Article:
Balance of Power, Columns, Energy, Environment, Government, Jobs, Lifestyle

Black Swans and why History, Future. Now is not bleak


Nassim Nicholas Taleb is famous for his 2008 book, The Black Swan, in which he came up with a very simple idea: that big changes can suddenly happen, apparently out of nowhere.  He uses the Wall Street crash, Pompei and the internet as examples. The reality, is actually closer to Malcom Gladwell’s 2002 book, The Tipping Point: How Little Things Can Make a Big Difference, which argues that there is a gradual build up of events that reach a tipping point, resulting in big changes that merely appear to come out of nowhere.

History, Future. Now. sees the world through a similar lens, but believes that history can be used as a guide to filtering out the key elements of the present to provide a tantalising view of a future that may await us.  Many people in Western Europe and the United States believe that our innovation and creativity will allow us to overcome the myriad of problems that they agree exist.

This belief, which borders on religious ferver, is underpinned by two major factors.  First, is that despite the occasional up and down, life since the Second World War has been a positive trajectory to a better world.  Our standard of living has improved and improved. Parents could expect their children to have a higher standard of living than they did.  Second, is that this optimistic perspective blinkers people from the fact that significant changes happen all of the time in history.  We are like the turkeys in Taleb’s The Black Swan:

“Consider a turkey that is fed every day.  Every single feeding will firm up the bird’s belief that it is the general rule of life to be fed every day by friendly members of the human race “looking out for its best interests,” as a politician would say.  On the afternoon of the Wednesday before Thanksgiving, something unexpected will happen to the turkey.”

A quick scan of 200 years of modern history would suggest that radical changes happen all of the time which have significant impacts:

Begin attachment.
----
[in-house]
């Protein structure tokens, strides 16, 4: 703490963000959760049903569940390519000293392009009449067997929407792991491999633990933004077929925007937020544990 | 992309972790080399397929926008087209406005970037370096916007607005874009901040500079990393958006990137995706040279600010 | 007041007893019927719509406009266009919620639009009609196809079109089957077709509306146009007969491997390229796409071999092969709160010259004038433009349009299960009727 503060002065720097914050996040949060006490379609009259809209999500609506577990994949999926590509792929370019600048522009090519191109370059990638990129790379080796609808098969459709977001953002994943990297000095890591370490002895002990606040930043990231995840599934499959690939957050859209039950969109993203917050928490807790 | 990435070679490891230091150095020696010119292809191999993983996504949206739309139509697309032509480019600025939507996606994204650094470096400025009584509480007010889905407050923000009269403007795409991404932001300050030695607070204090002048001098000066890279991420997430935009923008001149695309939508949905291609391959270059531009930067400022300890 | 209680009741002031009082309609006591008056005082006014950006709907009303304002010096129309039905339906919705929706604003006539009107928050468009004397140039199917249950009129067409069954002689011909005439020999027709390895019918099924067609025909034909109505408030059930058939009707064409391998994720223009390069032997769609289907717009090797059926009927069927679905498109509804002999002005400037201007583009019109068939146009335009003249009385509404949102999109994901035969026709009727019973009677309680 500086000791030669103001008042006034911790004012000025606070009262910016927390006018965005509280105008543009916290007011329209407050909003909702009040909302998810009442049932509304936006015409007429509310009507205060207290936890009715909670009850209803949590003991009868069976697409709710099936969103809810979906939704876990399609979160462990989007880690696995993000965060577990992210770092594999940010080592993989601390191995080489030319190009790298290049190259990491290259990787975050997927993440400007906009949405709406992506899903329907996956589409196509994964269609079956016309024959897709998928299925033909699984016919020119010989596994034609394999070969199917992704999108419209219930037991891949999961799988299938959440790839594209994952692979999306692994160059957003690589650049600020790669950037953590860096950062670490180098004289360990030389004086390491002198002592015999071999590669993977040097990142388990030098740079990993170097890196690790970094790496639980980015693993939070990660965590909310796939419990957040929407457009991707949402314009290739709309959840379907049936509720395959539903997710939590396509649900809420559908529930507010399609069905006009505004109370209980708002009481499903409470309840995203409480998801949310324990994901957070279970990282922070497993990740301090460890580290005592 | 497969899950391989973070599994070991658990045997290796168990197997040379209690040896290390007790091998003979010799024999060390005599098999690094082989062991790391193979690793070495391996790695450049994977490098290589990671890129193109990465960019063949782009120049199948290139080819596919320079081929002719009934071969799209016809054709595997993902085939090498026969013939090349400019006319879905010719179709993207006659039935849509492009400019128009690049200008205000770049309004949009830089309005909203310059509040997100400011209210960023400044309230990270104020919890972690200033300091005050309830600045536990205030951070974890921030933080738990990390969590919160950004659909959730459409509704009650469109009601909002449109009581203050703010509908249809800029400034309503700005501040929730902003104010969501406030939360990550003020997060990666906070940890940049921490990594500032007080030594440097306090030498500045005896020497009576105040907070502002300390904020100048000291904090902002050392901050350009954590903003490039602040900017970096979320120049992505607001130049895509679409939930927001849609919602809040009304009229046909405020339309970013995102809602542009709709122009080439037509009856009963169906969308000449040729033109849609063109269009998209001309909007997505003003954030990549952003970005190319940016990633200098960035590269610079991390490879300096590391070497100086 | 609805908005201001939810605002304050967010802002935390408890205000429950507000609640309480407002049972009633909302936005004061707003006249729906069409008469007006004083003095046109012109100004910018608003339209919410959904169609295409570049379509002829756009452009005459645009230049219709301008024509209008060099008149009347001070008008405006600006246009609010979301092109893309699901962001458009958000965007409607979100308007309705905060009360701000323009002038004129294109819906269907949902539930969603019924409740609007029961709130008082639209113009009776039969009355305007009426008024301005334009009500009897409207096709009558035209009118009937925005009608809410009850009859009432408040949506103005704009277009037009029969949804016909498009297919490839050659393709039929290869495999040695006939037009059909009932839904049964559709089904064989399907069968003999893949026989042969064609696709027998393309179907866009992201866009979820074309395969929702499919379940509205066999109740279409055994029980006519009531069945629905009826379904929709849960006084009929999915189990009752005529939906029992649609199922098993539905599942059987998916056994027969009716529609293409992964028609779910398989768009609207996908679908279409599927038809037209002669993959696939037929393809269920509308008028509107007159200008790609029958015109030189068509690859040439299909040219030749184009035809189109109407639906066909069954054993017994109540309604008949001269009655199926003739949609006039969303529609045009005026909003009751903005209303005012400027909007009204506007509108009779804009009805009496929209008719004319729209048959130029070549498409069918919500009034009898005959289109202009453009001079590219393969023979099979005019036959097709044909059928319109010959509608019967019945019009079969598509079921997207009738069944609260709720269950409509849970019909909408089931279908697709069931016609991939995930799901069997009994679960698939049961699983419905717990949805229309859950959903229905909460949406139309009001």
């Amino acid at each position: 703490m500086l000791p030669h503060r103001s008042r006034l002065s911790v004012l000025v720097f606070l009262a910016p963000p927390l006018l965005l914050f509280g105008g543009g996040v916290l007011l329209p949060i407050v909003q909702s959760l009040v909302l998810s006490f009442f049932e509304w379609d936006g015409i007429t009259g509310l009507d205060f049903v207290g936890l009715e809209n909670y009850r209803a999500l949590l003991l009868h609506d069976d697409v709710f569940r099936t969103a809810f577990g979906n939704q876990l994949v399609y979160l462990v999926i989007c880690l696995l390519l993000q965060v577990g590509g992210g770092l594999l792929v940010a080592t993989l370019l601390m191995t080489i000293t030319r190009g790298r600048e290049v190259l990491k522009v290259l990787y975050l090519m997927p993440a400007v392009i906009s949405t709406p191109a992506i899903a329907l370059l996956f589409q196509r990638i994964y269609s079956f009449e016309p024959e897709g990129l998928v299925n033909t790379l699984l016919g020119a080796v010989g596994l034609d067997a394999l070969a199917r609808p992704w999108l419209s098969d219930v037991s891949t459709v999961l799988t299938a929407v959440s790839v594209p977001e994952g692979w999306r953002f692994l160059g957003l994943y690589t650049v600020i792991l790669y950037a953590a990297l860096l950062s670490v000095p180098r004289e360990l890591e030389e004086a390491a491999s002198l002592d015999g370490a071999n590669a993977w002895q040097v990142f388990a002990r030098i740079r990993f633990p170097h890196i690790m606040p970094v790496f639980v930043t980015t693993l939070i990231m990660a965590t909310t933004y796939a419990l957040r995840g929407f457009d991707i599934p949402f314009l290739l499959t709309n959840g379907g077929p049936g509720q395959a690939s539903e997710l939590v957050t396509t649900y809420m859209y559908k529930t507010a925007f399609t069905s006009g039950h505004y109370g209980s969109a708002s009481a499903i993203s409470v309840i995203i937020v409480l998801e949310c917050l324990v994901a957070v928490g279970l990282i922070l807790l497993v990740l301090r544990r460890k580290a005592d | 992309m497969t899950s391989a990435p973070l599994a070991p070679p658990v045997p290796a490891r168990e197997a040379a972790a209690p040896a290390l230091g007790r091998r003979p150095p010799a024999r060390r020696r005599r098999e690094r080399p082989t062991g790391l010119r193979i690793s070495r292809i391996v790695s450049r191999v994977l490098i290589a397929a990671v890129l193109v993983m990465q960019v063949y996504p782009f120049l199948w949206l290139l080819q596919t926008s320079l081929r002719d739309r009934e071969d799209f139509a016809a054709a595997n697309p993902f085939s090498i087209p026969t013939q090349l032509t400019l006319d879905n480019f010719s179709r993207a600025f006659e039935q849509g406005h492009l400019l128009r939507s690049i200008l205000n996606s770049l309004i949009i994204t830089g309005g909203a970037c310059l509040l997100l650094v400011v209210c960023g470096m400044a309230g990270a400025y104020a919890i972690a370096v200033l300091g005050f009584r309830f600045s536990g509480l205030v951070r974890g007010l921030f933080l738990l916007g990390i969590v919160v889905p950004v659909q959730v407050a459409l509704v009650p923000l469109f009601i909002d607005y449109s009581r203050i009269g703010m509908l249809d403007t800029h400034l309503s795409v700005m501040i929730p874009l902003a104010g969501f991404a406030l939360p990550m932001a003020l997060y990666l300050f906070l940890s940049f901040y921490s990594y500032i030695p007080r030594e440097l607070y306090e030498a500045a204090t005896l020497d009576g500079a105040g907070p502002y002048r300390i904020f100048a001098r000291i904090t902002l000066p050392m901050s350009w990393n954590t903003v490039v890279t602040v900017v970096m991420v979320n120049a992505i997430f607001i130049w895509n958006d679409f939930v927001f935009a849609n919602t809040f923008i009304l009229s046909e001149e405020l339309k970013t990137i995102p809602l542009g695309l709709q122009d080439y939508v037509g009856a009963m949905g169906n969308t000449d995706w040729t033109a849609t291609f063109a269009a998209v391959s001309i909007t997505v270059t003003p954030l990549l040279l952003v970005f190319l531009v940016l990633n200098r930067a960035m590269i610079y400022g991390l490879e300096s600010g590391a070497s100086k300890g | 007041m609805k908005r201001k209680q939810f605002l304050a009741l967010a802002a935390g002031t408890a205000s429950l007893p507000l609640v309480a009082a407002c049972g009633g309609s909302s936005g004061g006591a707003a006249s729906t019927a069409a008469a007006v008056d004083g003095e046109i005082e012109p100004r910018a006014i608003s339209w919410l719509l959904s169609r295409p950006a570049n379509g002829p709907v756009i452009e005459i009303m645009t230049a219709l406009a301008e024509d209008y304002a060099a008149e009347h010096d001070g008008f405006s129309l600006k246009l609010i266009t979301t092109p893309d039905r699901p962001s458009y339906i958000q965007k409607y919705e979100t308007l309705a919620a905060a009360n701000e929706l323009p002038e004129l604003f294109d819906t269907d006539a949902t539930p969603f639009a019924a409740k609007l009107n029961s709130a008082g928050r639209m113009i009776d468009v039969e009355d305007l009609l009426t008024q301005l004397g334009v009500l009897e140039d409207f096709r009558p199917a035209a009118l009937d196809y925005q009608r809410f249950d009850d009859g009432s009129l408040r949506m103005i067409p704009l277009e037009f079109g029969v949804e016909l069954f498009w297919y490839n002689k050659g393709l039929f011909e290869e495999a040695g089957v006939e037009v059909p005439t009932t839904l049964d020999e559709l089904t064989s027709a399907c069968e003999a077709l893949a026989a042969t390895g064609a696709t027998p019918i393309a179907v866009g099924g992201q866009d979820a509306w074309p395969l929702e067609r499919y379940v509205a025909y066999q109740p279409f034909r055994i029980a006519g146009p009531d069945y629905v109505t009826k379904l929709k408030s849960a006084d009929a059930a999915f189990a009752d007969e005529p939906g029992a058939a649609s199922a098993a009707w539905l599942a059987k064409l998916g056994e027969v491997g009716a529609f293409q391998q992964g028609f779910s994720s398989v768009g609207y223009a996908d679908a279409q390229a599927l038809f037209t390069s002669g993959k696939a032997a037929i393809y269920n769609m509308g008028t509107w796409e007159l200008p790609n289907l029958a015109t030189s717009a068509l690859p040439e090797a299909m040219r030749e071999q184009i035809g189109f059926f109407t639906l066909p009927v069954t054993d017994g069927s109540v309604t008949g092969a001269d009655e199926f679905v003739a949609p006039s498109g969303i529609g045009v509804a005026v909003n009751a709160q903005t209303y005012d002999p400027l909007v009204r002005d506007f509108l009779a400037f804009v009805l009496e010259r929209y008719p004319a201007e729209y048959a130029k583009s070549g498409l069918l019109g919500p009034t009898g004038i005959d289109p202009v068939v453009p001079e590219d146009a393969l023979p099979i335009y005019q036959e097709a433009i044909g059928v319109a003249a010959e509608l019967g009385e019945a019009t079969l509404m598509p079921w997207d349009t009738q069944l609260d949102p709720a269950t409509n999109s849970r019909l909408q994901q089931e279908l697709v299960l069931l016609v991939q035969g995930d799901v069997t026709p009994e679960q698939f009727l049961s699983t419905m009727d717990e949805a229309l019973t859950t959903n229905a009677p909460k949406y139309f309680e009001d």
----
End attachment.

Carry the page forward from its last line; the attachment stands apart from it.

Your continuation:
• 2012 Collapse of dictatorships across North Africa, potentially introducing (moderate?) Islamic governments on the EU’s doorstep, with high numbers of unemployed young males;
  • 2001 Islamic terrorist attack on New York and Washington, propelling America into both increased militarism and isolationism;
  • 2001 entry of China into the WTO, propelling China to the forefront of global manufacturing and a mirrored weakening of manufacturing in the West;
  • 1992 Collapse of the Soviet Union, creating dozens of new nation states and unlocking the developing world and China;
  • 1989 Fall of the Berlin Wall, a precursor to the collapse of the Soviet Union;
  • 1945 Atomic bombs on Hiroshima and Nagasaki, ushering the nuclear age and possible destruction of all life;
  • 1939 Start of Second World War, resulting in the collapse of European Empires and the rise of the United States and Russia.
  • 1917 Russian Revolution, resulting in a global ideological balance of power struggle;
  • 1914 Start of First World War, a destabilising European civil war between ruling family members that triggered the loss of European hegemony and laid the foundations of the Second World War;
  • 1861 Start of American Civil War, the beginning of the end of America’s anomalous racial apartheid;
  • 1803 Napoleon’s sale of Louisiana territory to the United States, opening up the entire continent to the Americans.

So why do so many people in the West think that the following are not major challenges which could radically change how we live:

  • An additional 3-4 billion people, bringing the population to 10-11 billion by 2050;
  • Global warming, resulting in increased droughts and flooding and the consequent knock on effect of food crop yields and food prices;
  • The end of cheap oil, as declining production and increased global demand results in higher energy costs with a knock on effect on food, manufacturing and global trade;
  • The collapse of global fisheries, with the knock on effect on food availability and prices;
  • Improvements in automation, 3D printing and computer intelligence, with the knock on effect on global unemployment levels;
  • Erosion of tax bases in developed countries, with consequent impact on pensions and health care;
  • Changing balance of economic and political power between West and China.

Each one of these changes could have a significant impact on our lives.  The world in which we currently live has multiple challenges coming from multiple angles of attack.  Our ability to dodge all of the challenges is low.  The likelihood of being hit by a number of them all at the same time is high.

When they do hit, they will appear to be similar to Malcom Gladwell’s The Tipping Point, a single event that seems to have come out of nowhere.  This will be an illusion.

Our cultural, political and business leaders need to think more about the lessons of the past and to use those lessons to help prepare ourselves for the great challenges of the future. Our cultural leaders need to help shift our political systems away from short term political considerations caused by permanent political campaigning and our businesses away from short term business considerations caused by quarterly accounting.

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